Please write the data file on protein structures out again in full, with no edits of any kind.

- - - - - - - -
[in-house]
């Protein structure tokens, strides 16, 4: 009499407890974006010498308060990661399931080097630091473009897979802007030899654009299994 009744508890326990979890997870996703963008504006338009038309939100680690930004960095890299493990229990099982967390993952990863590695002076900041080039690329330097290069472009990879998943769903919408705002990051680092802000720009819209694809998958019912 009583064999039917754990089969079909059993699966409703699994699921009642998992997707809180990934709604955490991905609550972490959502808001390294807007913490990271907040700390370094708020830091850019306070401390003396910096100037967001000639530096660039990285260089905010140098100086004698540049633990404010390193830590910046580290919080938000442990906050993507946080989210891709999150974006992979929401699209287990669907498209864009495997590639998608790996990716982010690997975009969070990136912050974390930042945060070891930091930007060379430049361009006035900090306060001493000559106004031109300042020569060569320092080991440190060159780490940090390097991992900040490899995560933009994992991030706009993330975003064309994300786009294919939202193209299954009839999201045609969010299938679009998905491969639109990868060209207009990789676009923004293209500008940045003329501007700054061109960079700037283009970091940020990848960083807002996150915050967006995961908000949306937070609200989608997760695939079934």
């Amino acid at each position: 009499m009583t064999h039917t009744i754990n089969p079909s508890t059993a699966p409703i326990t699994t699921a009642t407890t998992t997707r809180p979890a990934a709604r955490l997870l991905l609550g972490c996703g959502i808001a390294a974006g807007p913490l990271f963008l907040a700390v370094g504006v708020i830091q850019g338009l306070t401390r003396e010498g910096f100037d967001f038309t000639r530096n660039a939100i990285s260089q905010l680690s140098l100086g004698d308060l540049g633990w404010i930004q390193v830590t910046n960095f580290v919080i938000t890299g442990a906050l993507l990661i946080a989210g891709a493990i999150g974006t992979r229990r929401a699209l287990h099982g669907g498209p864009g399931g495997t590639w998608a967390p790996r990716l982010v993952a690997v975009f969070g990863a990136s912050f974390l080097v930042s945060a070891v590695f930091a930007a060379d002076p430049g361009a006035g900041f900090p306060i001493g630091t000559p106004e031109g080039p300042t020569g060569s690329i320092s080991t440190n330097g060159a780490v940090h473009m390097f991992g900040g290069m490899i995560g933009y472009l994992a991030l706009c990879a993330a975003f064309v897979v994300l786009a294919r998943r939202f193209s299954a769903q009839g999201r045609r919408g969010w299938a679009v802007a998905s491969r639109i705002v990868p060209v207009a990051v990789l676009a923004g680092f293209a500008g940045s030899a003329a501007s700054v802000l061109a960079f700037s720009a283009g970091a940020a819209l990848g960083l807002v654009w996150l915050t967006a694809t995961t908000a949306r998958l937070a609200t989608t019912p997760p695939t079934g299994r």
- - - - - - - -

[in-house]
């Protein structure tokens, strides 16, 4: 009499407890974006010498308060990661399931080097630091473009897979802007030899654009299994 009744508890326990979890997870996703963008504006338009038309939100680690930004960095890299493990229990099982967390993952990863590695002076900041080039690329330097290069472009990879998943769903919408705002990051680092802000720009819209694809998958019912 009583064999039917754990089969079909059993699966409703699994699921009642998992997707809180990934709604955490991905609550972490959502808001390294807007913490990271907040700390370094708020830091850019306070401390003396910096100037967001000639530096660039990285260089905010140098100086004698540049633990404010390193830590910046580290919080938000442990906050993507946080989210891709999150974006992979929401699209287990669907498209864009495997590639998608790996990716982010690997975009969070990136912050974390930042945060070891930091930007060379430049361009006035900090306060001493000559106004031109300042020569060569320092080991440190060159780490940090390097991992900040490899995560933009994992991030706009993330975003064309994300786009294919939202193209299954009839999201045609969010299938679009998905491969639109990868060209207009990789676009923004293209500008940045003329501007700054061109960079700037283009970091940020990848960083807002996150915050967006995961908000949306937070609200989608997760695939079934």
């Amino acid at each position: 009499m009583t064999h039917t009744i754990n089969p079909s508890t059993a699966p409703i326990t699994t699921a009642t407890t998992t997707r809180p979890a990934a709604r955490l997870l991905l609550g972490c996703g959502i808001a390294a974006g807007p913490l990271f963008l907040a700390v370094g504006v708020i830091q850019g338009l306070t401390r003396e010498g910096f100037d967001f038309t000639r530096n660039a939100i990285s260089q905010l680690s140098l100086g004698d308060l540049g633990w404010i930004q390193v830590t910046n960095f580290v919080i938000t890299g442990a906050l993507l990661i946080a989210g891709a493990i999150g974006t992979r229990r929401a699209l287990h099982g669907g498209p864009g399931g495997t590639w998608a967390p790996r990716l982010v993952a690997v975009f969070g990863a990136s912050f974390l080097v930042s945060a070891v590695f930091a930007a060379d002076p430049g361009a006035g900041f900090p306060i001493g630091t000559p106004e031109g080039p300042t020569g060569s690329i320092s080991t440190n330097g060159a780490v940090h473009m390097f991992g900040g290069m490899i995560g933009y472009l994992a991030l706009c990879a993330a975003f064309v897979v994300l786009a294919r998943r939202f193209s299954a769903q009839g999201r045609r919408g969010w299938a679009v802007a998905s491969r639109i705002v990868p060209v207009a990051v990789l676009a923004g680092f293209a500008g940045s030899a003329a501007s700054v802000l061109a960079f700037s720009a283009g970091a940020a819209l990848g960083l807002v654009w996150l915050t967006a694809t995961t908000a949306r998958l937070a609200t989608t019912p997760p695939t079934g299994r």